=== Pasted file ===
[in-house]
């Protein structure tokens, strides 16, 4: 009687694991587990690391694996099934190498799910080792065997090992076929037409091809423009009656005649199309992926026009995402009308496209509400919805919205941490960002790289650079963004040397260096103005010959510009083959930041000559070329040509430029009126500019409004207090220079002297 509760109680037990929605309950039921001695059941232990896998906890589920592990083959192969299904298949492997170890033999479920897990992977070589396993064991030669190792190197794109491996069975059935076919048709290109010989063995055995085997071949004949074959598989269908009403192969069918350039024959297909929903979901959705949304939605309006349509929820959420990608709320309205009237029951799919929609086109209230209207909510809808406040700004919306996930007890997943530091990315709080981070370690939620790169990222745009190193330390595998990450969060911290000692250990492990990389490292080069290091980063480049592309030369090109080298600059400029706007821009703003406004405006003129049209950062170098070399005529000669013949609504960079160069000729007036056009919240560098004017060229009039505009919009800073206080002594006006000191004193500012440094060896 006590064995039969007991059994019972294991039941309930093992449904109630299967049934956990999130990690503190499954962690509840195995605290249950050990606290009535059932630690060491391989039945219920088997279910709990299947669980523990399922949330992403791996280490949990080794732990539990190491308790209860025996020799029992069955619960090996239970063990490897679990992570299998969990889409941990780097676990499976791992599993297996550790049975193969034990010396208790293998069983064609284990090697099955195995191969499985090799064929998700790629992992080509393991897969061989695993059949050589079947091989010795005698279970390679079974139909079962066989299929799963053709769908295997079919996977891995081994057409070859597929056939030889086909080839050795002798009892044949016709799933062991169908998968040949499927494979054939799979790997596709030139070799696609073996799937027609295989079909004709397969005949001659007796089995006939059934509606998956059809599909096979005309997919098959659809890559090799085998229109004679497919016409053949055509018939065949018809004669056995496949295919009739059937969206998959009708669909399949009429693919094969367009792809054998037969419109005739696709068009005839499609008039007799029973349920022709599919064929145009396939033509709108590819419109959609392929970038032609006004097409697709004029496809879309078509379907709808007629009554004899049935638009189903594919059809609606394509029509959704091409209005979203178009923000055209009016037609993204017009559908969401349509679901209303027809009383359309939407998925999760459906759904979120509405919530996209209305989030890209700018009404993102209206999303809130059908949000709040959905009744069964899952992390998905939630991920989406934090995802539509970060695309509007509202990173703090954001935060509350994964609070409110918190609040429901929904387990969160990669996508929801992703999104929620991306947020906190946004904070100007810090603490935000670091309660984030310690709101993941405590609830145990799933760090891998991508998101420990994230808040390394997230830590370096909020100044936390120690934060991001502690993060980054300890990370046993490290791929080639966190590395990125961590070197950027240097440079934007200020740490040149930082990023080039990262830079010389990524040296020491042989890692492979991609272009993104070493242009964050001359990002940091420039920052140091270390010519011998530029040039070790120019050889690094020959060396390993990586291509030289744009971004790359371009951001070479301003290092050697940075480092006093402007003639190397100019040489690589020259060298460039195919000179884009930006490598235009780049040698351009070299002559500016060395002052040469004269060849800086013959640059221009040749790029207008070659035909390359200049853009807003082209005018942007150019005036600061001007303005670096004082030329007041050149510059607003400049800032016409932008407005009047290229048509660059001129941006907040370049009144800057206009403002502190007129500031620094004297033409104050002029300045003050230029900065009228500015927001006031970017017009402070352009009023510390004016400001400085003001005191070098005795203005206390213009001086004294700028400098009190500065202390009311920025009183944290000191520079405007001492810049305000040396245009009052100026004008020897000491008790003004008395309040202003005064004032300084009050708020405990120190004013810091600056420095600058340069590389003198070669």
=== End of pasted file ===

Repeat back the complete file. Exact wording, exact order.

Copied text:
[in-house]
């Protein structure tokens, strides 16, 4: 009687694991587990690391694996099934190498799910080792065997090992076929037409091809423009009656005649199309992926026009995402009308496209509400919805919205941490960002790289650079963004040397260096103005010959510009083959930041000559070329040509430029009126500019409004207090220079002297 509760109680037990929605309950039921001695059941232990896998906890589920592990083959192969299904298949492997170890033999479920897990992977070589396993064991030669190792190197794109491996069975059935076919048709290109010989063995055995085997071949004949074959598989269908009403192969069918350039024959297909929903979901959705949304939605309006349509929820959420990608709320309205009237029951799919929609086109209230209207909510809808406040700004919306996930007890997943530091990315709080981070370690939620790169990222745009190193330390595998990450969060911290000692250990492990990389490292080069290091980063480049592309030369090109080298600059400029706007821009703003406004405006003129049209950062170098070399005529000669013949609504960079160069000729007036056009919240560098004017060229009039505009919009800073206080002594006006000191004193500012440094060896 006590064995039969007991059994019972294991039941309930093992449904109630299967049934956990999130990690503190499954962690509840195995605290249950050990606290009535059932630690060491391989039945219920088997279910709990299947669980523990399922949330992403791996280490949990080794732990539990190491308790209860025996020799029992069955619960090996239970063990490897679990992570299998969990889409941990780097676990499976791992599993297996550790049975193969034990010396208790293998069983064609284990090697099955195995191969499985090799064929998700790629992992080509393991897969061989695993059949050589079947091989010795005698279970390679079974139909079962066989299929799963053709769908295997079919996977891995081994057409070859597929056939030889086909080839050795002798009892044949016709799933062991169908998968040949499927494979054939799979790997596709030139070799696609073996799937027609295989079909004709397969005949001659007796089995006939059934509606998956059809599909096979005309997919098959659809890559090799085998229109004679497919016409053949055509018939065949018809004669056995496949295919009739059937969206998959009708669909399949009429693919094969367009792809054998037969419109005739696709068009005839499609008039007799029973349920022709599919064929145009396939033509709108590819419109959609392929970038032609006004097409697709004029496809879309078509379907709808007629009554004899049935638009189903594919059809609606394509029509959704091409209005979203178009923000055209009016037609993204017009559908969401349509679901209303027809009383359309939407998925999760459906759904979120509405919530996209209305989030890209700018009404993102209206999303809130059908949000709040959905009744069964899952992390998905939630991920989406934090995802539509970060695309509007509202990173703090954001935060509350994964609070409110918190609040429901929904387990969160990669996508929801992703999104929620991306947020906190946004904070100007810090603490935000670091309660984030310690709101993941405590609830145990799933760090891998991508998101420990994230808040390394997230830590370096909020100044936390120690934060991001502690993060980054300890990370046993490290791929080639966190590395990125961590070197950027240097440079934007200020740490040149930082990023080039990262830079010389990524040296020491042989890692492979991609272009993104070493242009964050001359990002940091420039920052140091270390010519011998530029040039070790120019050889690094020959060396390993990586291509030289744009971004790359371009951001070479301003290092050697940075480092006093402007003639190397100019040489690589020259060298460039195919000179884009930006490598235009780049040698351009070299002559500016060395002052040469004269060849800086013959640059221009040749790029207008070659035909390359200049853009807003082209005018942007150019005036600061001007303005670096004082030329007041050149510059607003400049800032016409932008407005009047290229048509660059001129941006907040370049009144800057206009403002502190007129500031620094004297033409104050002029300045003050230029900065009228500015927001006031970017017009402070352009009023510390004016400001400085003001005191070098005795203005206390213009001086004294700028400098009190500065202390009311920025009183944290000191520079405007001492810049305000040396245009009052100026004008020897000491008790003004008395309040202003005064004032300084009050708020405990120190004013810091600056420095600058340069590389003198070669």